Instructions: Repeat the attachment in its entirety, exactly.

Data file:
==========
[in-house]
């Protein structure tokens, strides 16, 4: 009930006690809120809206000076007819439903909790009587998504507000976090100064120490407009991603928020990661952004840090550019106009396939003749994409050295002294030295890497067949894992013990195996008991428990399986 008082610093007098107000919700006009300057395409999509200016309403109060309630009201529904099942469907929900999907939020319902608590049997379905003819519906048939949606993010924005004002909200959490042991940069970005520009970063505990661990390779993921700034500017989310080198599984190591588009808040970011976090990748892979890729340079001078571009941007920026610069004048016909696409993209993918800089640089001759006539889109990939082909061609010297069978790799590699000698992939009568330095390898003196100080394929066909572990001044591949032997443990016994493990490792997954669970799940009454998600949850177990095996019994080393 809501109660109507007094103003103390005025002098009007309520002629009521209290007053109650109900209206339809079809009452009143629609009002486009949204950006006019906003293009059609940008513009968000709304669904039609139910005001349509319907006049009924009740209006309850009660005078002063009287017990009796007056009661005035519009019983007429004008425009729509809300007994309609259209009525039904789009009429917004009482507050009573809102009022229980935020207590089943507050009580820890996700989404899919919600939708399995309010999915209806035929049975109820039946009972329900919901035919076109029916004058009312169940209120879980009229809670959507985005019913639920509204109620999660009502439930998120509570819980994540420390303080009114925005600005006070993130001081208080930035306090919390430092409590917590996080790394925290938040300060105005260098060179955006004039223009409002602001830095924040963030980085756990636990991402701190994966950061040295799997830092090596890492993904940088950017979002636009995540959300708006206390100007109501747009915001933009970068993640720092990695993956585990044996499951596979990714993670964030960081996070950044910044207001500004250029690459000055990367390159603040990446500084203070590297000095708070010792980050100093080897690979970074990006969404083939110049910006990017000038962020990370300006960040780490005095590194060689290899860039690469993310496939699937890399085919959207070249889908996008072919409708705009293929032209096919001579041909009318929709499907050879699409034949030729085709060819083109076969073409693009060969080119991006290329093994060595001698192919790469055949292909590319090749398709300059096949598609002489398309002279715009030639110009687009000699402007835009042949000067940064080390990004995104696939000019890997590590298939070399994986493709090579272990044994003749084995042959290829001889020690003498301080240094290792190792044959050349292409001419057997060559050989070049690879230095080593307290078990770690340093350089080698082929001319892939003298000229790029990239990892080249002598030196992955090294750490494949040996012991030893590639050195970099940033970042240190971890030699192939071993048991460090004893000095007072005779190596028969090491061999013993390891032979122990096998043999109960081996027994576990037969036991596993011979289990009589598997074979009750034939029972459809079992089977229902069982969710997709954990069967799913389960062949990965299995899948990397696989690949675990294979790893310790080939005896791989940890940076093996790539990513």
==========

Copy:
[in-house]
């Protein structure tokens, strides 16, 4: 009930006690809120809206000076007819439903909790009587998504507000976090100064120490407009991603928020990661952004840090550019106009396939003749994409050295002294030295890497067949894992013990195996008991428990399986 008082610093007098107000919700006009300057395409999509200016309403109060309630009201529904099942469907929900999907939020319902608590049997379905003819519906048939949606993010924005004002909200959490042991940069970005520009970063505990661990390779993921700034500017989310080198599984190591588009808040970011976090990748892979890729340079001078571009941007920026610069004048016909696409993209993918800089640089001759006539889109990939082909061609010297069978790799590699000698992939009568330095390898003196100080394929066909572990001044591949032997443990016994493990490792997954669970799940009454998600949850177990095996019994080393 809501109660109507007094103003103390005025002098009007309520002629009521209290007053109650109900209206339809079809009452009143629609009002486009949204950006006019906003293009059609940008513009968000709304669904039609139910005001349509319907006049009924009740209006309850009660005078002063009287017990009796007056009661005035519009019983007429004008425009729509809300007994309609259209009525039904789009009429917004009482507050009573809102009022229980935020207590089943507050009580820890996700989404899919919600939708399995309010999915209806035929049975109820039946009972329900919901035919076109029916004058009312169940209120879980009229809670959507985005019913639920509204109620999660009502439930998120509570819980994540420390303080009114925005600005006070993130001081208080930035306090919390430092409590917590996080790394925290938040300060105005260098060179955006004039223009409002602001830095924040963030980085756990636990991402701190994966950061040295799997830092090596890492993904940088950017979002636009995540959300708006206390100007109501747009915001933009970068993640720092990695993956585990044996499951596979990714993670964030960081996070950044910044207001500004250029690459000055990367390159603040990446500084203070590297000095708070010792980050100093080897690979970074990006969404083939110049910006990017000038962020990370300006960040780490005095590194060689290899860039690469993310496939699937890399085919959207070249889908996008072919409708705009293929032209096919001579041909009318929709499907050879699409034949030729085709060819083109076969073409693009060969080119991006290329093994060595001698192919790469055949292909590319090749398709300059096949598609002489398309002279715009030639110009687009000699402007835009042949000067940064080390990004995104696939000019890997590590298939070399994986493709090579272990044994003749084995042959290829001889020690003498301080240094290792190792044959050349292409001419057997060559050989070049690879230095080593307290078990770690340093350089080698082929001319892939003298000229790029990239990892080249002598030196992955090294750490494949040996012991030893590639050195970099940033970042240190971890030699192939071993048991460090004893000095007072005779190596028969090491061999013993390891032979122990096998043999109960081996027994576990037969036991596993011979289990009589598997074979009750034939029972459809079992089977229902069982969710997709954990069967799913389960062949990965299995899948990397696989690949675990294979790893310790080939005896791989940890940076093996790539990513």